The goal of this research is to develop a gesture control system prototype for a robot by utilizing Oculus Quest real-time hand tracking feature. The robot is currently run in a virtual simulated world. Users can control its movement by interacting with the control terminal that implemented in Unity VR. The objects in the virtual simulated world are recreated in Unity game world by a real-time generated mesh using the camera data from the robot.
Biomarker and cognitive improvements for MCI patients after neuro-exergaming: Pedal and play for brain health (iPACES v2.5 and 2.75)
There is a dementia epidemic that is affecting the older adult population, and researchers are exploring accessible ways to ameliorate the cognitive decline associated with Alzheimer’s Disease and related dementias. Non-pharmacological interventions such as interactive physical and cognitive exercise are being investigated to understand the physiological and cognitive effects in older adults. Twenty-seven older adults were enrolled in a single-bout neuro-exergaming intervention of the interactive Physical and Cognitive Exercise System (iPACESv2.0), a neuro-exergame that consists of pedaling an under-desk elliptical while playing an interactive video game. The study explores the cognitive and biomarker outcomes in participants with mild cognitive impairment (MCI). The intervention featured a neuropsychological battery and salivary analysis to measure changes in executive function and biomarkers associated with neuroplasticity. Analyses revealed a significant increase in executive function and salivary alpha-amylase in the MCI population, suggesting cognitive improvements occurred after the intervention. This study provides encouraging preliminary support for the use of interactive exergaming interventions as clinical treatments to ameliorate the cognitive decline associated with Alzheimer’s disease.
A model was developed to predict the amount of solar radiation incident on a solar collector’s surface. A Python based model tracked the sun’s location and determined how much energy would strike a surface at any orientation. As a demonstration several fixed tilt angles and a tracking case were simulated for Schenectady, NY. Results followed the expected trends. Future goals for the model are to confirm its results numerically with experimental data and use it to determine optimal arrangements for bifacial solar collectors.
The overarching goal of this research was to simultaneously design, manufacture, and test different mechanisms for robotic tick collection, along with designing and developing an electronics package and code that would allow the robot to behave in a semi-autonomous fashion. The tick collection mechanisms were designed with the intention of providing an optimal efficiency for physically collecting ticks, minimizing their impact on the overall maneuverability of the robot, being as cost effective as possible, and being as easy to replicate as possible. A total of seven different prototypes were developed and tested under real world conditions. Of these seven, four demonstrated very promising results regarding the functional requirements of the project. The electronics package and accompanying code are being developed with the intention of allowing the robot to autonomously navigate environments which would make manual control difficult, such as dense shrubbery that would impair a direct line of sight.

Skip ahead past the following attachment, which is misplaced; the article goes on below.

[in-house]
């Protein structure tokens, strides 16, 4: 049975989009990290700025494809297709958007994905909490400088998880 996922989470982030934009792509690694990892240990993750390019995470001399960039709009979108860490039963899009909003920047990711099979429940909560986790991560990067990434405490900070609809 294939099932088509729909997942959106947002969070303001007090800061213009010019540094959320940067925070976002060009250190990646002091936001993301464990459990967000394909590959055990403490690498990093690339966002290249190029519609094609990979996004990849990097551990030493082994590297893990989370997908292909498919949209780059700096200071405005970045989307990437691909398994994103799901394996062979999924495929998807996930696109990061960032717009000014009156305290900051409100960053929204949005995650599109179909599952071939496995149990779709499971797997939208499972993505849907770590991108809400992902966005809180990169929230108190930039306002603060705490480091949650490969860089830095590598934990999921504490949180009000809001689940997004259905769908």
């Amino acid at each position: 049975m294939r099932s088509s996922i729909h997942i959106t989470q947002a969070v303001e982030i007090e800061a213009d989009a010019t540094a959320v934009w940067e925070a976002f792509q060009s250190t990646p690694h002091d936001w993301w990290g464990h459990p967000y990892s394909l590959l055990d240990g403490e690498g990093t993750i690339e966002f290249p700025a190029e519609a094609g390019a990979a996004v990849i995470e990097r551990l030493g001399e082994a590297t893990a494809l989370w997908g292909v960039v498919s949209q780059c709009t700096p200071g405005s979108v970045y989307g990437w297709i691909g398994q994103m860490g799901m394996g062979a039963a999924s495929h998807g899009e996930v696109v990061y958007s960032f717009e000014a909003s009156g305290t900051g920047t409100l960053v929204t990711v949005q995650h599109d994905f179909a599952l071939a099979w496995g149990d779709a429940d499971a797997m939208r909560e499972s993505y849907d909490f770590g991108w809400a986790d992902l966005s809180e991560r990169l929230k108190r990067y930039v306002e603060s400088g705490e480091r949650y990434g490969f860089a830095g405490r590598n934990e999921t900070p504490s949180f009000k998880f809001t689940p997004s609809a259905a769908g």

As of mid-2020, two major crises currently afflict the United States, overlapping and compounding one another: COVID-19 and racial injustice. Globally, as of August 4, 2020, there have been 18,142,718 confirmed cases of COVID-19, including 691,013 deaths, reported to WHO. Of that, the United States has had 4,629,459 confirmed cases with 154,226 deaths. This means that while the US comprises only 4.25% of the total world population, it makes up 25.5% of all cases and 22.3% of all deaths. The coronavirus is classified as a pandemic with a significant number of undetected, asymptomatic cases, as many people travel, interact and transmit the virus to others, leading to massive outbreaks. There is increased risk with increased age and underlying health conditions, but one pattern that has become clear in the US has been the disproportionate increased risk of contraction and death for BIPOC (Black, Indigenous, People of Color). Recently, The New York Times sued the CDC in order for them to reveal information that confirms drastic disparities in the impact of COVID-19 on African American, Latino and Native American communities. Latino and African-American residents of the United States have been three times as likely to become infected as their white neighbors, according to this new data. Why is this? Biological skin color does not affect one’s risk, but the systems we have in place, emphasizing racial inequity, definitely do. Due to long-standing systemic health and social inequities, racial minorities are at increased risk of getting sick and dying from COVID-19, according to the CDC. This research project investigates the COVID-19 health crisis in the US, how it is connected to racial injustice with health and social inequities placing racial minorities in disproportionate harm, on top of how the Trump administration’s actions/inactions have heightened these issues in such a way that the compounded crisis exposes the most severe, long-lasting and deadly consequences of the politics of structural racism.